|Publication number||US5022818 A|
|Application number||US 07/312,287|
|Publication date||Jun 11, 1991|
|Filing date||Feb 21, 1989|
|Priority date||Feb 21, 1989|
|Also published as||CA2010446A1, DE69005845D1, DE69005845T2, EP0384166A2, EP0384166A3, EP0384166B1|
|Publication number||07312287, 312287, US 5022818 A, US 5022818A, US-A-5022818, US5022818 A, US5022818A|
|Inventors||Augustine J. Scalzo|
|Original Assignee||Westinghouse Electric Corp.|
|Export Citation||BiBTeX, EndNote, RefMan|
|Patent Citations (12), Referenced by (41), Classifications (10), Legal Events (6)|
|External Links: USPTO, USPTO Assignment, Espacenet|
This application is related to a similarly-entitled application, Ser. No. 226,705, filed Aug. 1, 1988, now U.S. Pat. No. 4,889,470 by the inventor herein, assigned to the assignee of the present invention, and incorporated herein by reference.
1. Field of the Invention
This invention relates generally to combustion or gas turbines, and more particularly to the compressor diaphragm assemblies that are typically used in such turbines.
2. Statement of the Prior Art
Over two-thirds of large, industrial combustion turbines (which are also sometimes referred to as "gas turbines") are in electric-generating use. Since they are well suited for automation and remote control, combustion turbines are primarily used by electric utility companies for peak-load duty. Where additional capacity is needed quickly, where refined fuel is available at low cost, or where the turbine exhaust energy can be utilized, however, combustion turbines are also used for base-load electric generation.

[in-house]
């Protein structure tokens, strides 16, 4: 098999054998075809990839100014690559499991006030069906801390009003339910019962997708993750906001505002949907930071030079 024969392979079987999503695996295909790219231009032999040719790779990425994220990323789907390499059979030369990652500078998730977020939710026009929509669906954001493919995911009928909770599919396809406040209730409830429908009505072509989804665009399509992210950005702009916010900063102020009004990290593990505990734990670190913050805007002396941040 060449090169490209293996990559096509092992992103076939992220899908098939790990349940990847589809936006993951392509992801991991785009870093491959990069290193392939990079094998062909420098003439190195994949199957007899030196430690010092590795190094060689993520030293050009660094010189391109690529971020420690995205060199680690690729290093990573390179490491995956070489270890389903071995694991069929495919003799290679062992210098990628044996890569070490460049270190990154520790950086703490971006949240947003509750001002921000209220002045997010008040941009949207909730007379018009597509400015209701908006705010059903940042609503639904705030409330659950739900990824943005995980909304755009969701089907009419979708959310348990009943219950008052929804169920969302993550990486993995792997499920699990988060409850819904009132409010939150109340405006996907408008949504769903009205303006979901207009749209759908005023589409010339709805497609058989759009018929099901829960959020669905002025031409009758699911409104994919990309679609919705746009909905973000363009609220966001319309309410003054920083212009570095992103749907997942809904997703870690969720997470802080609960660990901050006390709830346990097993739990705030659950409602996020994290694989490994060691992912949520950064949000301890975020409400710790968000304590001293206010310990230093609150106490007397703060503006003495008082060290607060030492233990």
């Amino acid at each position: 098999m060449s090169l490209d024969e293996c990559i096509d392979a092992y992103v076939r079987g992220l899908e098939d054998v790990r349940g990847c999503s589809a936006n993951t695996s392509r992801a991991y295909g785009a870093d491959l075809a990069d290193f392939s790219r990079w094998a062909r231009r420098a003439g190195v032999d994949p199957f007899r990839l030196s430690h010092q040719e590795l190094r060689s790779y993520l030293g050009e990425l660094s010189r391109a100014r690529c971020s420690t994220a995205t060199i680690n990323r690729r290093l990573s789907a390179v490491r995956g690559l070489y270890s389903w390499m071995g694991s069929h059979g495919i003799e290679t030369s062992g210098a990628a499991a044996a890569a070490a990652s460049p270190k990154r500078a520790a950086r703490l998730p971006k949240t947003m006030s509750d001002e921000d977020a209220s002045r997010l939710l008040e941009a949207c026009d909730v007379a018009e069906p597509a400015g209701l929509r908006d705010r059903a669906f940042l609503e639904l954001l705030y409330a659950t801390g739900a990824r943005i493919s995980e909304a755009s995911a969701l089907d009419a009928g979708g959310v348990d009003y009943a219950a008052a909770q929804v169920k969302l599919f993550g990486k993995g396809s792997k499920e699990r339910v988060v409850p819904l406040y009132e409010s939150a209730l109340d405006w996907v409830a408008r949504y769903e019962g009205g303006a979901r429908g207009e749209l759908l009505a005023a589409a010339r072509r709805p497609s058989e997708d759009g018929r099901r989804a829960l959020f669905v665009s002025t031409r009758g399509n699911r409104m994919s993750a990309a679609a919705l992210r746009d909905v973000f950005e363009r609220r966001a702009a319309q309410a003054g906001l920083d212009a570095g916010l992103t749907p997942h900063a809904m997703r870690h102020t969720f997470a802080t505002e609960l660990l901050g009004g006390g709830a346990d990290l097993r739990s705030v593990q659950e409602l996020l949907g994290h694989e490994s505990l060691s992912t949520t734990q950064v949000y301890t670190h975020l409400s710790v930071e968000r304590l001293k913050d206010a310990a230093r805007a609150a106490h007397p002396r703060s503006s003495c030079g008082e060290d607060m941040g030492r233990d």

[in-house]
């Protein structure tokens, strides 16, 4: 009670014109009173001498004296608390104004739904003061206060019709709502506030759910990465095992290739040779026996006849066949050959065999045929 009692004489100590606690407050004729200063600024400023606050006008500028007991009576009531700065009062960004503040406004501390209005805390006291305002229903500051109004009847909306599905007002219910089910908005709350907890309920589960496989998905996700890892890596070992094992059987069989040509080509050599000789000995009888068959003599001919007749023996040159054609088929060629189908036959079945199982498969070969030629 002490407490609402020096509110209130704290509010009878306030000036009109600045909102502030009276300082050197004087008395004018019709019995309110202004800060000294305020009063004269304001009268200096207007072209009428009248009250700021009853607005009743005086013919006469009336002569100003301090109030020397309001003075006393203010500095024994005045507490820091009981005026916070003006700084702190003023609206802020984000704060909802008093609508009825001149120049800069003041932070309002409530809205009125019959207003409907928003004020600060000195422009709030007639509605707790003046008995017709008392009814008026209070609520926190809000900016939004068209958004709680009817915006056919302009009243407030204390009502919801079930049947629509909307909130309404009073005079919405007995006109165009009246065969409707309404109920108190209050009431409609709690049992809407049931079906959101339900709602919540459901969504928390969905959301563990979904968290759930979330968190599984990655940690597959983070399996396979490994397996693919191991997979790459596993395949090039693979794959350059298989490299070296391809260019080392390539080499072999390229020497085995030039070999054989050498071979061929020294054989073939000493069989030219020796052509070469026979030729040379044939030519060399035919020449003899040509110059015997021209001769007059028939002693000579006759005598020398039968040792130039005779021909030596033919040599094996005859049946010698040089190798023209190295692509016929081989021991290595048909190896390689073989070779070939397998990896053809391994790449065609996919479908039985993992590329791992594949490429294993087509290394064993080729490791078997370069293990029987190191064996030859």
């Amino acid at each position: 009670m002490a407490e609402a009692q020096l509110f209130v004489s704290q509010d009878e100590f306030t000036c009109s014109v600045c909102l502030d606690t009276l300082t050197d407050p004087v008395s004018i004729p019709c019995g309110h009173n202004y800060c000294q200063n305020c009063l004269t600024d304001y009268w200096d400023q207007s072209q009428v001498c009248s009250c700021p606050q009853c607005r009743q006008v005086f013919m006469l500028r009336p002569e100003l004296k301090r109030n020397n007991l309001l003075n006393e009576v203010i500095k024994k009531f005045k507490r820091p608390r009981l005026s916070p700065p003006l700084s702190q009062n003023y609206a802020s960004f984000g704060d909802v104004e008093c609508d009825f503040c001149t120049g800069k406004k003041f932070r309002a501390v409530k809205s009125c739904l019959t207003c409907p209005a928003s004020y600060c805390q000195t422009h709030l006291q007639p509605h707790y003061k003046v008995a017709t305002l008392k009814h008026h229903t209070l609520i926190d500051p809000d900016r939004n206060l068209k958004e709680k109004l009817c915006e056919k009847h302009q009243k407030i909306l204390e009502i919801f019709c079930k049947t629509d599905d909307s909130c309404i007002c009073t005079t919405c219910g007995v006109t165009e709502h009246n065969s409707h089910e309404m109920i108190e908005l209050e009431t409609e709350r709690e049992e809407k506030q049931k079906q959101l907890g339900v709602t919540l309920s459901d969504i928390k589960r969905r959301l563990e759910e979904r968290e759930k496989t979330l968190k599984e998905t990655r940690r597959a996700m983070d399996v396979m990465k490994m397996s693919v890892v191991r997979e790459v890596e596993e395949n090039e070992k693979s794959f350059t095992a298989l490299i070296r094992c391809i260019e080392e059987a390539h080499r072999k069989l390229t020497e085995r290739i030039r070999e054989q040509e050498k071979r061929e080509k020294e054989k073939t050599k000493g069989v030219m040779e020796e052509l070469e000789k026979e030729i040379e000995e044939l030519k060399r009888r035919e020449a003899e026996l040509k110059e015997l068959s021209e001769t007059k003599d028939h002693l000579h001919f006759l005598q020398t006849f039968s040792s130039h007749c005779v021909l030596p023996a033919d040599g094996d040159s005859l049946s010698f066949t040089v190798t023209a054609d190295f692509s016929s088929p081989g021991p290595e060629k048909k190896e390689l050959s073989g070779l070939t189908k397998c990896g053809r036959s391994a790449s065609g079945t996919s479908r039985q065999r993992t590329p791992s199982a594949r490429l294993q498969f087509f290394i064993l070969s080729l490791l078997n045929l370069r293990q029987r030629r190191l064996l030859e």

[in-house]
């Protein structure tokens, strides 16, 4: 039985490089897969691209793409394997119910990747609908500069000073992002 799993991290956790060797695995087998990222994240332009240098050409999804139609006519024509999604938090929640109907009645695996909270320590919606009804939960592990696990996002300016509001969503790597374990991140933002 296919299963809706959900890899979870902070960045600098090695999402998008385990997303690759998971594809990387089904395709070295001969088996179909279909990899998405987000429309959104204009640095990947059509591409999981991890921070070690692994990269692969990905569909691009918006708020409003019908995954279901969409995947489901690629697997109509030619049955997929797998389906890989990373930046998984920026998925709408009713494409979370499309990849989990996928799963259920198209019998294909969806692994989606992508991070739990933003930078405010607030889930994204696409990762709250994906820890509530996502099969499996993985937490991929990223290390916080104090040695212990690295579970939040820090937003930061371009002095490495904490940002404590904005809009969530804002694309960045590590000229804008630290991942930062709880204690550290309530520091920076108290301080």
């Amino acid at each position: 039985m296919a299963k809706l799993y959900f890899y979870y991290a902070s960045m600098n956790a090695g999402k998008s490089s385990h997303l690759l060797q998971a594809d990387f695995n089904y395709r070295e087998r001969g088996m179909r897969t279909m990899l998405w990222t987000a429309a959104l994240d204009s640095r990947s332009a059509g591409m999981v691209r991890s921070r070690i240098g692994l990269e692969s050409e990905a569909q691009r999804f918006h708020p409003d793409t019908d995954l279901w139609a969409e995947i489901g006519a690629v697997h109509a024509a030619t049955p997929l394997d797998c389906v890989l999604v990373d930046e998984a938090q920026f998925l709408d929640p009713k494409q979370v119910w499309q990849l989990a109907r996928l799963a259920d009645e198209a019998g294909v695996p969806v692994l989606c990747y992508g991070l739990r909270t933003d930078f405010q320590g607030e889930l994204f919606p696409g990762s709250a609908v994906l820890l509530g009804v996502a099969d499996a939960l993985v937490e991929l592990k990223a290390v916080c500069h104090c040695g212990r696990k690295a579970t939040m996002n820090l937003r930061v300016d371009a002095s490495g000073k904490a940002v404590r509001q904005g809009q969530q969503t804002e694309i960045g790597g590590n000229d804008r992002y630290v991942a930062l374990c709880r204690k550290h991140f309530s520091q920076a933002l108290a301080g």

In the electric-generating environment, a typical combustion turbine is comprised generally of four basic portions: (1) an inlet portion; (2) a compressor portion; (3) a combustor portion; and (4) an exhaust portion. Air entering the combustion turbine at its inlet portion is compressed adiabatically in the compressor portion, and is mixed with a fuel and heated at a constant pressure in the combustor portion, thereafter being discharged through the exhaust portion with a resulting adiabatic expansion of the gases completing the basic combustion turbine cycle which is generally referred to as the Brayton, or Joule, cycle.
As is well known, the net output of a conventional combustion turbine is the difference between the power it produces and the power absorbed by the compressor portion. Typically, about two-thirds of combustion turbine power is used to drive its compressor portion. Overall performance of the combustion turbine is, thus, very sensitive to the efficiency of its compressor portion. In order to ensure that a highly efficient, high pressure ratio is maintained, most compressor portions are of an axial flow configuration having a rotor with a plurality of rotating blades, axially disposed along a shaft, interspersed with a plurality of inner-shrouded stationary vanes providing a diaphragm assembly with stepped labyrinth interstage seals.
A significant problem of fatigue cracking in the airfoil portion of inner-shrouded vanes exists, however, due to conventionally used methods of manufacturing such vanes. For example, in either of the rolled or forged methods used by the manufacturers of most compressor diaphragm assemblies, a welding process is used to join the vane airfoils to their respective inner and outer shrouds, such process resulting in a "heat-affected zone" at each weld joint. Crack initiation due to fatigue, it has been found, more often than not occurs at such heat-affected zones. Therefore, it would be desirable not only to provide an improved compressor diaphragm assembly that would be resistant to fatigue cracking, but also to provide a method of fabricating such assemblies that would minimize processes which produce heat-affected zones.
The problems associated with fatigue cracking are not, however, resolved merely by eliminating those manufacturing processes that produce heat-affected zones. That is, it is well known that certain forged-manufactured vane airfoils, even after having been subjected to careful stress relief which reduces the effects of their heat-affected zones, can experience a fatigue cracking problem. It is, therefore, readily apparent that not only static, but also dynamic stimuli within the combustion turbine contribute to the problem of fatigue cracking.